The program interface has been completely re-jigged to include direct web access to help files and videos. There is also an option on the opening page to go directly to the program and start editing an image or open an existing project. Importing, resizing and manipulation of foreground and background images is the same as in the previous version, but several improvements with file handling and keying have been made to speed up the editing and making the accuracy of blends more precise.
There is now a ‘Hot Folder’ option in the import dialogue which works similarly to Adobe Lightroom. You simply select the folder which holds your jpeg images and they are automatically imported to the program and stacked in order.
As soon as an image is ‘double clicked’ it transfers to the adjustment window already with a basic mask. Multiple background images are also held in the import stack and are combined with the foreground image also by ‘double clicking’. This is a boon for an event photographer who wants to combine any background from his/her library of photos with individual customer portraits, quicker than it takes for the sitter to reach the computer operator!
Choosing the right background means that any further work on the image is not required or minimal at worst, as the keying of the two files (foreground/background) is generally seamless. There are occasions where there are difficult clients or the chosen background has some fringing artefacts when the sitter is keyed in. Under the new keying menu, great keys can be made or adjusted using the matting controls.
Separate sliders are provided for foreground and background matting and also gamma adjustment. The background slider is used to defringe the stray shadows or dirt patters that become visible under certain lighting situations. The foreground slider minimises any colour contamination from the subject or sitter being photographed, including colour reflections caused by the ‘litering’ on dark clothing. This was particularly used on my image of the three stooges in my classroom challenge. Additional images taken in the ‘art nude’ workshop in Dublin were composited entirely in Photokey 5 Pro in very short order.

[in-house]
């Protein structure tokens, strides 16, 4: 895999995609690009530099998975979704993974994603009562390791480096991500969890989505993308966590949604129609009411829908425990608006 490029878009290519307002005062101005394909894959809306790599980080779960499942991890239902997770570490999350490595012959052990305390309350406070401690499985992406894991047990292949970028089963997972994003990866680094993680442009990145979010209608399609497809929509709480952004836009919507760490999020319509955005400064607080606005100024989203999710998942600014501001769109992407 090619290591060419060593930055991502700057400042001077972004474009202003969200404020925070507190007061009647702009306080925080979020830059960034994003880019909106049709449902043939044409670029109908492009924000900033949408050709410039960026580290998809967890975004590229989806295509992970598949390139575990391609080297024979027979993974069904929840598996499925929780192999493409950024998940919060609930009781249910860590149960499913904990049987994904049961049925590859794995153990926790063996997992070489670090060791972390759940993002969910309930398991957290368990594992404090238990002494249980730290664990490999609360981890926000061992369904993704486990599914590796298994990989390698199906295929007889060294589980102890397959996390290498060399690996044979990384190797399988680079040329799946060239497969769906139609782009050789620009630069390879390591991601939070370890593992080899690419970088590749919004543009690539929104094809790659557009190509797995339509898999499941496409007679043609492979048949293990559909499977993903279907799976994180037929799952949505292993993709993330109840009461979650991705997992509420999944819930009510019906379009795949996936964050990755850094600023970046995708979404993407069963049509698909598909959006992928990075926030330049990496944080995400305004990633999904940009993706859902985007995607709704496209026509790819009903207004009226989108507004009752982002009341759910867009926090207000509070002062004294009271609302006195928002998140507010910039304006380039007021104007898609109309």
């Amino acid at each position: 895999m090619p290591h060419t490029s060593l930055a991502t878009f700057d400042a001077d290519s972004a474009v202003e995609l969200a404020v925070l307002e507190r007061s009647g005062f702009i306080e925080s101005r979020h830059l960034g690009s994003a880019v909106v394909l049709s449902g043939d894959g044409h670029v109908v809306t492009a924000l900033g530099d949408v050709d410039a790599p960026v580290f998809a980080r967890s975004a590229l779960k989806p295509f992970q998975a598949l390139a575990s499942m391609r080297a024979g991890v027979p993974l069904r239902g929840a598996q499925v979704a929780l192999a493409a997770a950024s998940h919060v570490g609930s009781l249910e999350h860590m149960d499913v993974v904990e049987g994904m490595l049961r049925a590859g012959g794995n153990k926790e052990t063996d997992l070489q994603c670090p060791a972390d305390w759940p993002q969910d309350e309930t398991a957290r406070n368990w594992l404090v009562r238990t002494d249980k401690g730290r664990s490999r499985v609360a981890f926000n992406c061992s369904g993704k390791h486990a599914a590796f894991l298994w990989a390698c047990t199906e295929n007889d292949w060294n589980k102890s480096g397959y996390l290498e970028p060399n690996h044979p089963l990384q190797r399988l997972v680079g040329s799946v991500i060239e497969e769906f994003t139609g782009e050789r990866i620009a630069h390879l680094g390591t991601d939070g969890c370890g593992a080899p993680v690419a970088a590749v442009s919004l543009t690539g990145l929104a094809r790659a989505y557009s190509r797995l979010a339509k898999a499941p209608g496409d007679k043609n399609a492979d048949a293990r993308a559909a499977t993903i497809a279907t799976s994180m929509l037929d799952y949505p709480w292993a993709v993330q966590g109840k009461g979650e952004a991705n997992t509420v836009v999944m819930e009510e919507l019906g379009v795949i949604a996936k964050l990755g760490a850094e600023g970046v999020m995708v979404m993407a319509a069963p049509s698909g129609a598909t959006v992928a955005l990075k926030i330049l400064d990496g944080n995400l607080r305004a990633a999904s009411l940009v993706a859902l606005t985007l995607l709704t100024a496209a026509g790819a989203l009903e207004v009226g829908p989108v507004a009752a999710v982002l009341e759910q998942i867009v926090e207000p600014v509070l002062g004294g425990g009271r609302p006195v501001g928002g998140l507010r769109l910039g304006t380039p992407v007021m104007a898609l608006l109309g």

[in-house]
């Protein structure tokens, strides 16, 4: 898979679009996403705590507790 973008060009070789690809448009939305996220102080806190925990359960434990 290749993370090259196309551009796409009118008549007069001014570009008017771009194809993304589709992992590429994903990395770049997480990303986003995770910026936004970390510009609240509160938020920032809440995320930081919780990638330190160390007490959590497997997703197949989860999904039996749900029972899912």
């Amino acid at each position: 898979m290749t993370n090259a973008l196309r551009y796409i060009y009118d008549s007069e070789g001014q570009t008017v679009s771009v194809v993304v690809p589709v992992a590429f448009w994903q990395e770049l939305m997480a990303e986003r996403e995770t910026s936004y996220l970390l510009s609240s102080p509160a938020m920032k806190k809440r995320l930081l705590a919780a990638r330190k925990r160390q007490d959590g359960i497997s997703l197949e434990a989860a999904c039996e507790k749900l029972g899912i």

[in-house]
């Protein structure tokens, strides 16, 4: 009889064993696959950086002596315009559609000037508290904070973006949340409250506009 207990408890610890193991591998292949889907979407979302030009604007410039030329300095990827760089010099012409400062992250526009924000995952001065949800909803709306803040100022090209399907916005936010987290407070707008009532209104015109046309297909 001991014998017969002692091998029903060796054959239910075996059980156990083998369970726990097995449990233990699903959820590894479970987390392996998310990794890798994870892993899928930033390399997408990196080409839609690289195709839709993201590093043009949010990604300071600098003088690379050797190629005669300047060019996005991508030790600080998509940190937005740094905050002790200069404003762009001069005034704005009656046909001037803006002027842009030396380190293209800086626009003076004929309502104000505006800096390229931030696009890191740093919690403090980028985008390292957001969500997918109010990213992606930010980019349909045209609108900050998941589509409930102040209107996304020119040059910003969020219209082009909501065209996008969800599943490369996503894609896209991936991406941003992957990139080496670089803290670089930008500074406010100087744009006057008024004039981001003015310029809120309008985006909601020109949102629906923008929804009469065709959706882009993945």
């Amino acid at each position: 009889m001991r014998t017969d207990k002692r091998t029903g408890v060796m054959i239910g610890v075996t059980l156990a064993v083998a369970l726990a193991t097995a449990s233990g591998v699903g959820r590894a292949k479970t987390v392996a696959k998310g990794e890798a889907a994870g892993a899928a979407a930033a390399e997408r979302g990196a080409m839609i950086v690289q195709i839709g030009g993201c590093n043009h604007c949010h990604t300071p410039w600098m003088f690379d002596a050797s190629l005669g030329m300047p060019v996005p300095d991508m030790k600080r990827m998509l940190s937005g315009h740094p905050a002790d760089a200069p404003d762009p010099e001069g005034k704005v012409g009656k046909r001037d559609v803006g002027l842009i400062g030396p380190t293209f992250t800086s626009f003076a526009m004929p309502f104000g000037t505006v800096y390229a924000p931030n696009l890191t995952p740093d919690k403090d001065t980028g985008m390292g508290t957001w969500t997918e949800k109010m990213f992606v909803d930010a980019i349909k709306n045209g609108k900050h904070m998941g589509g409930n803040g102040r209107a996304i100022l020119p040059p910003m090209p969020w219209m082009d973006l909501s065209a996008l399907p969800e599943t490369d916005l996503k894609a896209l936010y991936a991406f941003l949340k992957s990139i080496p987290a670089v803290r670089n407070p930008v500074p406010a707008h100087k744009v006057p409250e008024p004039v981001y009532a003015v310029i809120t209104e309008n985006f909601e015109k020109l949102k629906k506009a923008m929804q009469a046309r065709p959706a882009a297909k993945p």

Even with difficult subjects, keying is remarkably quick and easy to do by someone with little experience. Staff training is kept to a minimum and profits can be maximised with quick turnarounds at every event.
With studio work such as my own, complex #keying due to #semi #transparent clothes or fabrics can be easily achieved in a fraction of the time it used to. Alright, any new software takes time to master and to get the full benefit from it you need to practice just like Photoshop or Lightroom. Don’t take it out of the box and use it on your first gig, that’s just asking for trouble, but it really doesn’t take long. The videos on the FXHome Photokey site will give you a great head start.
What’s the Verdict?
Some might say I have a vested interest in this product, and they’d be right! I’m extremely keen on personal integrity and there’s no way I would want to be associated with something I didn’t believe in. I’m keen to see this product evolve and of course survive in the marketplace which as we all know is changing rapidly to cope with these austere times. If there is anything out there that will give you and edge then you have to go for it!
I love this product and use it extensively in my everyday work. Having bought the original version of the technology based on it’s uniqueness and capability, I can only say that users of the version 2 equipment will be even more taken by it’s new look, lighter frame, more portability and costs comparable to buying a new professional lens.
To give you a head start on how to light and photograph your subjects using constant and flash light sources, I have written two data sheets which can be requested directly from me using the CONTACT FORM on this website, or alternatively personal tuition can be arranged for a small fee.
There are three main kits I recommend for event and studio photographers which are:
Deskshoot Lite Standard Kit – includes an 8’ curtain, Dual Litering, Controller, Power lead, set of 4 adapter rings to suit most lens sizes. The battery is not supplied by Reflecmedia but can be bought off the web for about £30.
Wideshoot Standard Kit – as the Deskshoot Lite Kit but with a 12’ curtain.
Chromaflex Popup – as the Deskshoot Lite Kit but no curtain. The background is similar to a Lastolite popup portable with sprung steel frame and carrying bag.
All items can be bought online directly from Reflecmedia resellers. Sales and product information can be obtained from Calvin Holdcroft at Reflecmedia 01606 593 911 or firstname.lastname@example.org
I will be available to handle all technical queries and after sales training in respect of purchases from Reflecmedia. 0151 336 8216 or using the CONTACT FORM on this website.
FXHome Photokey Pro retails at around £250 including a ‘Try for Free’ option on their website: www.fxhome.com and will soon be available on the Chromakey site also, enabling you to buy all in one place.